Given the complex pattern of need described above, demand for health and social care services is increasing. Resources are reducing, and so we are in the process of changing social care and other services in order to meet increased demand.

However, we also know that the picture is more complex than demand just being driven by population changes because in some areas demand for care is affected, not just by demographic change, but by other factors.

According to Professor John Bolton Predicting and managing demand in social care, discussion paper April 2016 (Institute for Public Care) the local factors that influence the demand for state funded services in adult social care, in addition to pure demographic changes are:

  • The relative wealth in the population (or the opposite in relation to areas of high deprivation);
  • The behaviours of key players in the NHS, the performance of intermediate care and the availability of therapists and nurses in the community;
  • The effectiveness of the council ‘front door’ in finding solutions for people and their problems - the effectiveness of short-term help and the approach to preventive help;
  • The way in which the needs of people with lower care needs are met including the use of assisted technology;
  • The practice and supervision of assessment and care management staff;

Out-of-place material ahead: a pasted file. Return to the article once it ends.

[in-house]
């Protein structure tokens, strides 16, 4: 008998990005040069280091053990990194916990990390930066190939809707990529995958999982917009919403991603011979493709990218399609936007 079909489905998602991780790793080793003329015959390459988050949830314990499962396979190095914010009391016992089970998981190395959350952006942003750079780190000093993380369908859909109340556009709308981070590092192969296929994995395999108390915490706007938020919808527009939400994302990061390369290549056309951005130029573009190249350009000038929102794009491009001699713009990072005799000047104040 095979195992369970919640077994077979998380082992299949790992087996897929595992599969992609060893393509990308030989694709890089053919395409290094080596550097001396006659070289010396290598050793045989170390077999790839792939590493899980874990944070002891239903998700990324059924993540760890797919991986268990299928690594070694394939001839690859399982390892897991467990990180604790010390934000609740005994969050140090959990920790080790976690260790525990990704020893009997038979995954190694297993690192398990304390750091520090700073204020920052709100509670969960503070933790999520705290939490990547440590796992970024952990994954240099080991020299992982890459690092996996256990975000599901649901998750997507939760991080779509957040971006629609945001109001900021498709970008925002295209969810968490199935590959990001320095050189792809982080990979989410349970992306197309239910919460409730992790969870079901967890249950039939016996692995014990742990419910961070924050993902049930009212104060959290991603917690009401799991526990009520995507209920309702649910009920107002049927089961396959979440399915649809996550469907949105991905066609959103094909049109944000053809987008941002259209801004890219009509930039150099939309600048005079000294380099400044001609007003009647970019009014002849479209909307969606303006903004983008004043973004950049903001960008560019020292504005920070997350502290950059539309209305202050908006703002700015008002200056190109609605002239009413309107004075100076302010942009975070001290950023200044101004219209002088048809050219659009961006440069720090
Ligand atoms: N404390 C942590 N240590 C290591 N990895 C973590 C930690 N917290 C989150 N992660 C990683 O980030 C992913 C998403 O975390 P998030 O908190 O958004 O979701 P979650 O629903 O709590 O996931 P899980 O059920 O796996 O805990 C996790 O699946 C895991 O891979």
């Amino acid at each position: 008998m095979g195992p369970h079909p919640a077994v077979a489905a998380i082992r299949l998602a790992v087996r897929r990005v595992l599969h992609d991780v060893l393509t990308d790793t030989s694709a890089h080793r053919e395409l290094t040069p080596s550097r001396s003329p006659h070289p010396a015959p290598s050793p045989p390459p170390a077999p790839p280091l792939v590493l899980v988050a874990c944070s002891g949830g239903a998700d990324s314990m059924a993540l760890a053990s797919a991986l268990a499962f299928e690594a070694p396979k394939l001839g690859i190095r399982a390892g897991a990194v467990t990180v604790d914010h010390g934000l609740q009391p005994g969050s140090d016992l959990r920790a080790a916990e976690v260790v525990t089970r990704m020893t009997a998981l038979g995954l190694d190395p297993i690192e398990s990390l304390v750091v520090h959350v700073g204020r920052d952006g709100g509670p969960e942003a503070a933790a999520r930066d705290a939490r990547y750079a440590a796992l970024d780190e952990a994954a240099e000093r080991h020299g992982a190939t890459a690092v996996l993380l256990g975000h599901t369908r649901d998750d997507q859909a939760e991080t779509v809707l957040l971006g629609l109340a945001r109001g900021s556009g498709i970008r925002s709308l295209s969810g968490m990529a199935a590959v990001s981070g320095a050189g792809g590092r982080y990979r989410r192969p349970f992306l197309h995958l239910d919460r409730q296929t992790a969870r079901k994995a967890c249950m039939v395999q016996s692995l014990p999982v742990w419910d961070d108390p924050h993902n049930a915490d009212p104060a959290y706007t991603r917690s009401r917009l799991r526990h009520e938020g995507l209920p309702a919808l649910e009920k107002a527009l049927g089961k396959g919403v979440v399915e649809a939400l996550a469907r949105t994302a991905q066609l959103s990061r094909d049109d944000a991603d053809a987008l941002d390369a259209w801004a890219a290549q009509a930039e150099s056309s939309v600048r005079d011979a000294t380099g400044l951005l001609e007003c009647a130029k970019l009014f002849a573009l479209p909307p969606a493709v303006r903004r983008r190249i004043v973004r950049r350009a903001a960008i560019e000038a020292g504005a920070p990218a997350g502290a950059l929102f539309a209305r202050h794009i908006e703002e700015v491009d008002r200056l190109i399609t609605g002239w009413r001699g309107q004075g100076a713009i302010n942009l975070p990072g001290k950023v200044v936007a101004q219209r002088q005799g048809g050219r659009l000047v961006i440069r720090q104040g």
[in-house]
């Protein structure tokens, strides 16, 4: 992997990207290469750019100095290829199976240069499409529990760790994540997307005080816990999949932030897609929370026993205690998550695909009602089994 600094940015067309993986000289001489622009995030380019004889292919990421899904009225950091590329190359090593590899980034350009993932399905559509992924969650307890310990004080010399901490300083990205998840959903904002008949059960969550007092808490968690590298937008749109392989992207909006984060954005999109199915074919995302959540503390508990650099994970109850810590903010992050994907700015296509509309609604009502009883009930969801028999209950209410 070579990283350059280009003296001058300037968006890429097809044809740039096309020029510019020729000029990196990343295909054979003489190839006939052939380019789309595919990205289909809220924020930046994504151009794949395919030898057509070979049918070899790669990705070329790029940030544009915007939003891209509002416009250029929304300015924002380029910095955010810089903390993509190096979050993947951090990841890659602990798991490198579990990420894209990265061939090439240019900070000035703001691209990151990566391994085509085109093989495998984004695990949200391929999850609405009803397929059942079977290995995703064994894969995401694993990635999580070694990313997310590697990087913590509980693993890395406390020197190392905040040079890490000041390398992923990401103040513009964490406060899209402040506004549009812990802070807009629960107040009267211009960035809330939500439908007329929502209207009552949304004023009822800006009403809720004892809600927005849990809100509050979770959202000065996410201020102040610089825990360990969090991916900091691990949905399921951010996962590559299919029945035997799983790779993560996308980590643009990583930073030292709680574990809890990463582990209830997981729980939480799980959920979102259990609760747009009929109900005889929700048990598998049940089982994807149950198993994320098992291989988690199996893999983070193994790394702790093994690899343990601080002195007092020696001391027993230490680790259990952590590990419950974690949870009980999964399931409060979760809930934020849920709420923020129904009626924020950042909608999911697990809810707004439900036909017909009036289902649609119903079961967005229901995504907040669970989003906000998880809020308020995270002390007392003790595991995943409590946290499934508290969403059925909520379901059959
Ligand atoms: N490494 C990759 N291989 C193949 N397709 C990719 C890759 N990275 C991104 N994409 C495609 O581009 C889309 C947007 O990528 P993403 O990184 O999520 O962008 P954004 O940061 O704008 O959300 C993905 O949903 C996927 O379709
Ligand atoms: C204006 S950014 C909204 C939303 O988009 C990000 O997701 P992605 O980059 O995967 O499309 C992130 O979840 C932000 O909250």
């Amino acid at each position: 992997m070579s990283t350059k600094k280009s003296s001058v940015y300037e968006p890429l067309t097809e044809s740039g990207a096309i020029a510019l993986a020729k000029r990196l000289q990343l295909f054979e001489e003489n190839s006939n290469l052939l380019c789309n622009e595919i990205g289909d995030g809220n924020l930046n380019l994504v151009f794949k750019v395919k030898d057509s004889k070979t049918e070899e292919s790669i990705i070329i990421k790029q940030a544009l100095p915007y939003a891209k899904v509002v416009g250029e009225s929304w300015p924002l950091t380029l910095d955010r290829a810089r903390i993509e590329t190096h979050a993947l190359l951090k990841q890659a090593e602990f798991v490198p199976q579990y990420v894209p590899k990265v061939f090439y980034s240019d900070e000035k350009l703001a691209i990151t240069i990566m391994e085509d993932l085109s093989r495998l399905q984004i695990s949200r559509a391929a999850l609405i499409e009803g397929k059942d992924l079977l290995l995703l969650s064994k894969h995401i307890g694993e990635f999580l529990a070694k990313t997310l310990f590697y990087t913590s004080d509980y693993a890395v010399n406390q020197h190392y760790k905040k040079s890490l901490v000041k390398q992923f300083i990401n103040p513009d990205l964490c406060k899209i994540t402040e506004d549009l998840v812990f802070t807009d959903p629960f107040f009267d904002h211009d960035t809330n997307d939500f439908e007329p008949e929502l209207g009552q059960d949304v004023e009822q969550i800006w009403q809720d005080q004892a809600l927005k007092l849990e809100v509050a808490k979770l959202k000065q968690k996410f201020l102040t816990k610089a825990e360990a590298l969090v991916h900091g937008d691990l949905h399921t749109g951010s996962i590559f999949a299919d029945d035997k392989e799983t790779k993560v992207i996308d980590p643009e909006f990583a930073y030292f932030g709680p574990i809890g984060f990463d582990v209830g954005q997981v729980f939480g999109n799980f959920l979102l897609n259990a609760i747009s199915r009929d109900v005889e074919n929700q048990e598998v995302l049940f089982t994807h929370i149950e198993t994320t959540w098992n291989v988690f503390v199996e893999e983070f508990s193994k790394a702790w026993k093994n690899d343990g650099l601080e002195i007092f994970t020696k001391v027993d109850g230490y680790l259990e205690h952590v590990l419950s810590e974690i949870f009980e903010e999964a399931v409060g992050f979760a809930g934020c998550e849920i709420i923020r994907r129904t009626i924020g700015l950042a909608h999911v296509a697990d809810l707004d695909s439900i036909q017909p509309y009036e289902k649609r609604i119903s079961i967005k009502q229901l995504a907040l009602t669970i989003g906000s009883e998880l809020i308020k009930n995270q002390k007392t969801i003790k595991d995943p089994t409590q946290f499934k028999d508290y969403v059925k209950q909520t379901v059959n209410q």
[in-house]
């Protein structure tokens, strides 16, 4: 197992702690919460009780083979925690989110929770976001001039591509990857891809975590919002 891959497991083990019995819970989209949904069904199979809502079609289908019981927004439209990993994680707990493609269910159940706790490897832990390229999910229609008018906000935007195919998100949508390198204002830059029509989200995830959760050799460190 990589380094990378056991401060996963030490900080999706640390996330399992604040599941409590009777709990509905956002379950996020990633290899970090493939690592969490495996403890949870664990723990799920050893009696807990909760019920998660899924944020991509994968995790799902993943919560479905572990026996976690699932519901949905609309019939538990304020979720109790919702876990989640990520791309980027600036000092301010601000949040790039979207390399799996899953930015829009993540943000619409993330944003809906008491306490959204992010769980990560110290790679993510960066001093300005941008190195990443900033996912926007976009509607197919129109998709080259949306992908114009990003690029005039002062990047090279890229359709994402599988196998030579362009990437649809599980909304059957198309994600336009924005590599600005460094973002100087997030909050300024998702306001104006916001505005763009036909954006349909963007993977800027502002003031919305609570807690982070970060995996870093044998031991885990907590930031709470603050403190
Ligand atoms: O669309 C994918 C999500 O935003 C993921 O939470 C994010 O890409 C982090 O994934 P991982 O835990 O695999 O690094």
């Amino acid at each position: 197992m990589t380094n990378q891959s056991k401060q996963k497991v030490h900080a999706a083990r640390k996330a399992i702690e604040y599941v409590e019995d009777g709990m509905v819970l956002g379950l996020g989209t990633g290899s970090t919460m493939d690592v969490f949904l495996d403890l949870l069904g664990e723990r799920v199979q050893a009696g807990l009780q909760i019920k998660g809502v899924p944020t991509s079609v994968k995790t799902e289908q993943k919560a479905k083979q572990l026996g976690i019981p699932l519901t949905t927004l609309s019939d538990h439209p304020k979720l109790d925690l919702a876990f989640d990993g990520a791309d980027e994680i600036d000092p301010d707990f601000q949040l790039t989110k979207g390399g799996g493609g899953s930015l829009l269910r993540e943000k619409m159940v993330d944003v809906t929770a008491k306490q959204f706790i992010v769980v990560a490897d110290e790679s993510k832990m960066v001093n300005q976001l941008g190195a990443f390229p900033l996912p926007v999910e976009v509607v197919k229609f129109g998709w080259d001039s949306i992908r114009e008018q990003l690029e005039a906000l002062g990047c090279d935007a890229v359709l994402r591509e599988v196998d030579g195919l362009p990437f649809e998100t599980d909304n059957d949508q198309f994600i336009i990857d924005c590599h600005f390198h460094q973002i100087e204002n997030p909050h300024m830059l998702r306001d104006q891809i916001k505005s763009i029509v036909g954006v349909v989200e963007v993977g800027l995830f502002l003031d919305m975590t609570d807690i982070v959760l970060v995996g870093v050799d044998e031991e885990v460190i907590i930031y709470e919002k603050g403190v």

• The approaches taken to progression towards greater independence for those with long-term conditions;
  • The way in which people with long-term conditions are helped to self-manage their conditions including dementia care;
  • The approaches taken to the assets of the person being assessed and the involvement of family and community in a person’s solutions;
  • The way in which providers deliver outcomes including the availability and vibrancy of the voluntary sector;
  • The availability and the nature of supported housing services including Extra-Care Housing;
  • The partnership with carers and carer organisations; and
  • The use of performance measures to judge the outcomes from the care system.

As well as demographic pressures, demand for adult social care services are impacted on by changes in other services areas within the health and social care system. For example the CCG plans to shift investment from hospital beds into the community in line with the new model of care may affect demand for other services in the area.

At June 1 2016 a snapshot of people receiving an adult social care service noted that approximately just under 2,200 people were receiving adult social care care packages funded directly by Torbay Council, or managed and reviewed by adult social care in Torbay.

Table 1: Number of people receiving care packages
Type of care and support Packages Mental Health Under 65 Mental Health Over 65 Learning Disability Adults & Older People (Torquay) Adults & Older People (Paignton & Brixham) Total
Low cost per week packages of care at home 31 14 13 148 125 331
Medium cost per week packages of care at home 52 38 215 291 306 902
Medium cost per week packages of care in a care home 35 133 63 144 148 523
Higher cost per week packages of care at home or in a care home 7 7 136 28 26 204
Care paid for by service user in a care home* - 28 1 28 38 95
Care paid for by service user at home* - 9 - 46 59 114
Totals 125 229 428 685 702 2169

* Managed and reviewed by Adult Social Care at Torbay Council fee levels